A shot of spray paint and a little electrical tape to secure the cable, and it's done!

Now I just gotta replace my battery and I'll be all set.
Enjoy -- Lefty
 

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Discussion Starter · #3 ·
Thanks Guffey.
My first two implementations were in-hull, those of course don't affect the performance of the boat. I've known several to use the over-the-side mounts and have been happy with them, but that drag imbalance has always bothered me. It probably doesn't affect the performance of the boat enough that shifting your paddle an inch-and-a-half to one side won't solve, but it just never sat right with me.
Lefty
 

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You were wise to follow your gut and center it... Mine is only maybe 2" left of the transom's center and paddle shift does help when paddling flat water. The thing I didn't consider was how drag would affect it when I'm drifting/coasting - Even with just a little flow, the current will catch it like a sock and turn the boat... And heading upstream? That's a slow, miserable ride dude. Figure 3 or 4 strokes left for each stroke right. Very frustrating.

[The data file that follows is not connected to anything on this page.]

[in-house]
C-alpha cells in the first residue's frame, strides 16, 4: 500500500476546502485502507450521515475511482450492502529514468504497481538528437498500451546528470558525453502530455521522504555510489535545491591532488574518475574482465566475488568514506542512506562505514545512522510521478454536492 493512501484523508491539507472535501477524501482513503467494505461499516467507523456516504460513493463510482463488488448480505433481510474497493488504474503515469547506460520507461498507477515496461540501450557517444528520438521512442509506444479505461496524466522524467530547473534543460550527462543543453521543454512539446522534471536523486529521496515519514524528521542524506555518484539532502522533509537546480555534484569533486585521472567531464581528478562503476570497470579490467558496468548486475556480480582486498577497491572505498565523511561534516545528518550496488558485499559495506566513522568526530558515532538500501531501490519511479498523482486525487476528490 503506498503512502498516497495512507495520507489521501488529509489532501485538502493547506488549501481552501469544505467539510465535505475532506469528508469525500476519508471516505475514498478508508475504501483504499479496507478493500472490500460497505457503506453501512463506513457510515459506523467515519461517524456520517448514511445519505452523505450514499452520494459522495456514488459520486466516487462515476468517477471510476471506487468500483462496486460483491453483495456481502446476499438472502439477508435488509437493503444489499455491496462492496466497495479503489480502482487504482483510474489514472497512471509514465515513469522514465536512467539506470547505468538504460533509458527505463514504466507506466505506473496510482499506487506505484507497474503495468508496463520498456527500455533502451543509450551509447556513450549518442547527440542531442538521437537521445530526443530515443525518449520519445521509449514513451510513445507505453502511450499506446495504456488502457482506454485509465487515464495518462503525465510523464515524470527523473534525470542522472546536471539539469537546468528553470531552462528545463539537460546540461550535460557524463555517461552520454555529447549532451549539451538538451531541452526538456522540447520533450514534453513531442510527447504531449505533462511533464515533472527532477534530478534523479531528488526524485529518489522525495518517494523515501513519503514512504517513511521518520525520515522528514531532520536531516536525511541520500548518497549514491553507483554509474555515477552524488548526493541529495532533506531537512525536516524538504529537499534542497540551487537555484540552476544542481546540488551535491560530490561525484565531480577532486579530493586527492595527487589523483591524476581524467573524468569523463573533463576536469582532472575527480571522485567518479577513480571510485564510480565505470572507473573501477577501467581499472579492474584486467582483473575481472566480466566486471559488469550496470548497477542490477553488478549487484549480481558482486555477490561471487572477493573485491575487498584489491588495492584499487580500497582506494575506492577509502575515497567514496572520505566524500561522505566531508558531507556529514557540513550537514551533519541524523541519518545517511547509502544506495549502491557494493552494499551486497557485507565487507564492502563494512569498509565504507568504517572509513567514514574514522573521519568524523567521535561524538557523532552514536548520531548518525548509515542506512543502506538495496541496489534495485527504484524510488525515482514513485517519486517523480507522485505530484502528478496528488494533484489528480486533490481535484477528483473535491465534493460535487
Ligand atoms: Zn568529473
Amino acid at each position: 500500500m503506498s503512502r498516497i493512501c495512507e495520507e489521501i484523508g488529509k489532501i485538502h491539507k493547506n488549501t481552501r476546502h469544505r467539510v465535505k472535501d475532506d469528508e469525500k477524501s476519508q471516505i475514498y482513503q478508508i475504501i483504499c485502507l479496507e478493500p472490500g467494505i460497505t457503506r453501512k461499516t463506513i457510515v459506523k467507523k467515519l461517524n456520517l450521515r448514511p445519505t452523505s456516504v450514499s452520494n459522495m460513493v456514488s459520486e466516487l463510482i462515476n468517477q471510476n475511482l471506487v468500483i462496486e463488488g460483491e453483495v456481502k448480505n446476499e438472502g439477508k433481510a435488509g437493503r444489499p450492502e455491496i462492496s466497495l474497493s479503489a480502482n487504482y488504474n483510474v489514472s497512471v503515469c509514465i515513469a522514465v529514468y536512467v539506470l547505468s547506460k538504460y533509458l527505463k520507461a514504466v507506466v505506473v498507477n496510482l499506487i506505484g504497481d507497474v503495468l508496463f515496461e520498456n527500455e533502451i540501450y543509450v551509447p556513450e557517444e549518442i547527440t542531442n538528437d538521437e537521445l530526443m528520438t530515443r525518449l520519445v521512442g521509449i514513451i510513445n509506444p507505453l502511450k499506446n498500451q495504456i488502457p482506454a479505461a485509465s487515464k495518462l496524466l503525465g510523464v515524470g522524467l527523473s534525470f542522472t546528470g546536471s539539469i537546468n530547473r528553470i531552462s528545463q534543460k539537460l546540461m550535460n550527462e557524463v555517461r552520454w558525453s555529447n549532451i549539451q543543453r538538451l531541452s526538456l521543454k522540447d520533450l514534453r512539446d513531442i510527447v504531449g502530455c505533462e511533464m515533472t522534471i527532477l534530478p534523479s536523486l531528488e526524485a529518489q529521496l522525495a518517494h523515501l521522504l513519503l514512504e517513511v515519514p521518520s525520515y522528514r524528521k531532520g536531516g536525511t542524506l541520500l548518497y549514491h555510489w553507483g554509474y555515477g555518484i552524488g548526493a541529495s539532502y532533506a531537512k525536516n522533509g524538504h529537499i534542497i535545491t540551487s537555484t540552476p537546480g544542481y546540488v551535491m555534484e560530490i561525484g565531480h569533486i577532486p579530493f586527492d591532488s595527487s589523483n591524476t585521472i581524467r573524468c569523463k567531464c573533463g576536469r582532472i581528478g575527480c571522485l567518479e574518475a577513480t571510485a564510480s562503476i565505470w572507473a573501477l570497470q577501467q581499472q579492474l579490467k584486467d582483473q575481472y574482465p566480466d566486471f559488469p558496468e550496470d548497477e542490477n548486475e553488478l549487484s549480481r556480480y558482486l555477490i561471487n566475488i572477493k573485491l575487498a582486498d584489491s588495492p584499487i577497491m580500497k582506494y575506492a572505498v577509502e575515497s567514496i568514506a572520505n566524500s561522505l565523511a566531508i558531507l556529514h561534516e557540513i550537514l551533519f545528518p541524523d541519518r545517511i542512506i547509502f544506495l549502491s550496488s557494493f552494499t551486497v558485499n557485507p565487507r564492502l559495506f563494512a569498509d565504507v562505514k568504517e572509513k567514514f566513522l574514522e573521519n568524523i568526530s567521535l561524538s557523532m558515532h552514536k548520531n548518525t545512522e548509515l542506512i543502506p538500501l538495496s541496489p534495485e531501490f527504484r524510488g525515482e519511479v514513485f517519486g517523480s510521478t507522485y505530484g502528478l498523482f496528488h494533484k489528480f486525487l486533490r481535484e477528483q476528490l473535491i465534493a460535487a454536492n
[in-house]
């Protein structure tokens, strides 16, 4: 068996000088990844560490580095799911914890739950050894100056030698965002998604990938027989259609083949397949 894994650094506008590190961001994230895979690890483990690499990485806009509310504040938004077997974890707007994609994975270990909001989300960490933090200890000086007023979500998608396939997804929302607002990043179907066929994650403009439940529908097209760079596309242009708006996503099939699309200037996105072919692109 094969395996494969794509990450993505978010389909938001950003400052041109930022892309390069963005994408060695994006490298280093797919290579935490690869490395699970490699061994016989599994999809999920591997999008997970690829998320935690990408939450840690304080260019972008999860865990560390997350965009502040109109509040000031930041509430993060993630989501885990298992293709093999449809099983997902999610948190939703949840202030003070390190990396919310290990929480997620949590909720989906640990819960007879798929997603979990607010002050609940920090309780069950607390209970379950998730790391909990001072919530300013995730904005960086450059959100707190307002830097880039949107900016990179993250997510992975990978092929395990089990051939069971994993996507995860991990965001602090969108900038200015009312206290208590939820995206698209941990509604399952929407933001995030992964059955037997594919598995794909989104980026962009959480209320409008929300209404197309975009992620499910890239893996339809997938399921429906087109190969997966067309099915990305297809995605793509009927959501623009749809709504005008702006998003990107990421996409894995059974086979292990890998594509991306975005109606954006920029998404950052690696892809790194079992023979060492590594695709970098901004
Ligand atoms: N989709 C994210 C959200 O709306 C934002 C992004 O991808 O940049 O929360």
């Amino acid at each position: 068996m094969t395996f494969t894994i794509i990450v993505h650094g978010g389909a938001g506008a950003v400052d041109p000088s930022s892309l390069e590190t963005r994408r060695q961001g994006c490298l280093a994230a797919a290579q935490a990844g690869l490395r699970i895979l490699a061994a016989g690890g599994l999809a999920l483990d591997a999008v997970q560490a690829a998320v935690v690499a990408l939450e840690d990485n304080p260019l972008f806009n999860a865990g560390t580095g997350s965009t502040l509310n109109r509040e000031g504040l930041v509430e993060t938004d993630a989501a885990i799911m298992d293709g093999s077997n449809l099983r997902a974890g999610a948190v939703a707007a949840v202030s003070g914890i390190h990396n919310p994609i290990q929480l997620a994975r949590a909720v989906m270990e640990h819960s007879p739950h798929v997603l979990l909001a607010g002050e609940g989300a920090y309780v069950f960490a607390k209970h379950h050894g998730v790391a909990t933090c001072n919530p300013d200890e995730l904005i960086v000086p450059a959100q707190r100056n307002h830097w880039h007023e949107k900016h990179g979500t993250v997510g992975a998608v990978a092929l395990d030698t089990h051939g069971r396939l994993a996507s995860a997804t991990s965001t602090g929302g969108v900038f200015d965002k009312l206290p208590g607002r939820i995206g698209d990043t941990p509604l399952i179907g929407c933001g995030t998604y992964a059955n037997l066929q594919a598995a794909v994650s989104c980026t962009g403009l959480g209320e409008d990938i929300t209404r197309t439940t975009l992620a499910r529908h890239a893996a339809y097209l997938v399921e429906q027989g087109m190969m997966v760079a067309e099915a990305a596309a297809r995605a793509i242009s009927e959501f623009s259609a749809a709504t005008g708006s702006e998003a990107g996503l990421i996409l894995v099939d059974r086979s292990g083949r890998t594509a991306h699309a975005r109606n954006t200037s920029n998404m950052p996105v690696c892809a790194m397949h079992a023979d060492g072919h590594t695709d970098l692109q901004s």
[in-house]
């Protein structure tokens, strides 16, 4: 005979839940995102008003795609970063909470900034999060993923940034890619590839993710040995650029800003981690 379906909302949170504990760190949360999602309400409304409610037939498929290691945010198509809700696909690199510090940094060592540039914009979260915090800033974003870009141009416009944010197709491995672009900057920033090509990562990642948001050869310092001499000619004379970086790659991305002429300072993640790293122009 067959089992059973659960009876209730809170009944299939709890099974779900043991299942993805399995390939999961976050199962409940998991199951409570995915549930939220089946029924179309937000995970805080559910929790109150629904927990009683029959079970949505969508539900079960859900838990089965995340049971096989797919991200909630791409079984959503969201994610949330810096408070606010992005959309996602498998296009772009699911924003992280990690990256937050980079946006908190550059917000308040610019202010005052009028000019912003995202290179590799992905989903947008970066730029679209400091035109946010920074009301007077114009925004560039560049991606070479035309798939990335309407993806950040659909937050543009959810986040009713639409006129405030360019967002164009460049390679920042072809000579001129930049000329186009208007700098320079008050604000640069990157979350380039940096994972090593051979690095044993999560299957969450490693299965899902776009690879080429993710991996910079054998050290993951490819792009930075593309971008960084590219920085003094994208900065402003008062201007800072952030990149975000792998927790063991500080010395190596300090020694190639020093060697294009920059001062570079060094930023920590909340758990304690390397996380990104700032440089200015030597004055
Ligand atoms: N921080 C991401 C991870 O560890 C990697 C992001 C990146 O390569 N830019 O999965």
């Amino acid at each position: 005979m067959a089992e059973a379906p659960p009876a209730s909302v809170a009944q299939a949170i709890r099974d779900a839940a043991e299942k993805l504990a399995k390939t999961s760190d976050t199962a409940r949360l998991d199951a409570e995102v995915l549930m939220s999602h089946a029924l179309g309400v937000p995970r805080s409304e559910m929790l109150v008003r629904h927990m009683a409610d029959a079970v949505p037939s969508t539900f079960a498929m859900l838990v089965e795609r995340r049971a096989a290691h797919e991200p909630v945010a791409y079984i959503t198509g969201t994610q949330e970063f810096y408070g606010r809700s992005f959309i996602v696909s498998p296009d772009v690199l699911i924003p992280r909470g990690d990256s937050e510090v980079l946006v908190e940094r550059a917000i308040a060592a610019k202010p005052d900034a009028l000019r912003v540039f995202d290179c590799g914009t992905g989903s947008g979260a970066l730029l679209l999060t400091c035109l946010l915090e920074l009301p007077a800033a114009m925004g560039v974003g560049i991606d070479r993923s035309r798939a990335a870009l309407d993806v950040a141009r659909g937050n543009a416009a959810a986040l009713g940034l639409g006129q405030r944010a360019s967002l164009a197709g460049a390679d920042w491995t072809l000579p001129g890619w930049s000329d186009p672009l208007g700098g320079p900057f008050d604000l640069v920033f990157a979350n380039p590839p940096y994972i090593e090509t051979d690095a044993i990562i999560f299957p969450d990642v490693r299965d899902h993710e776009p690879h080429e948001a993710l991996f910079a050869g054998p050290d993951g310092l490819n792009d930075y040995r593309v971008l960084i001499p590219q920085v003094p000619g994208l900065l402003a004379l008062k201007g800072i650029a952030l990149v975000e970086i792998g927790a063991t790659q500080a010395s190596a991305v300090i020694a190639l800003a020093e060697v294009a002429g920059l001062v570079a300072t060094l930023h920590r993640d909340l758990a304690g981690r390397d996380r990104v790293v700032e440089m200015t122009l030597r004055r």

Here's why I think you've stumbled on a serious innovation... The "over the side" setups are easy enough to reach for the down-image and 2D units if drag gets to be a problem, just lift it up. That's probably why most guys don't complain much about drag with the liberator mounts and similar setups. Thing is, the new side-imaging transducers HAVE to be outside the hull, skimming the surface just BEHIND the boat for best performance (under the boat is asking for problems). They won't work properly any other way and there's no way to reach it back there - you're stuck with drag if you don't put it where you've got yours (DEAD CENTER). Considering what it costs to replace the SI 'ducer it oughtta be a break-away setup too.

Thumbs up Lefty!
 

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As an aside, consider sending a couple of shots of that to HB's R&D folks. They've got no outta-the-box solution for mounting the SI's transducer on a kayak - might get yourself a finder's fee or at least a little recognition.

Just a thought ;)
 

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Nice work, and great idea! My one question would be what do you do with the transducer when transporting the kayak (particularly upside down or sideways on a J-rack?)

I am currently using the through-hull setup on my Manta Ray, but I've always wondered if it affects the function of the transducer at all, or how much.
 

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Discussion Starter · #7 ·
That will be an upcoming test. I expect the mount will hold it in place during transport. It holds pretty firm top-to-bottom, especially after painting. It comes loose more easily as a result of front-to-back pressure.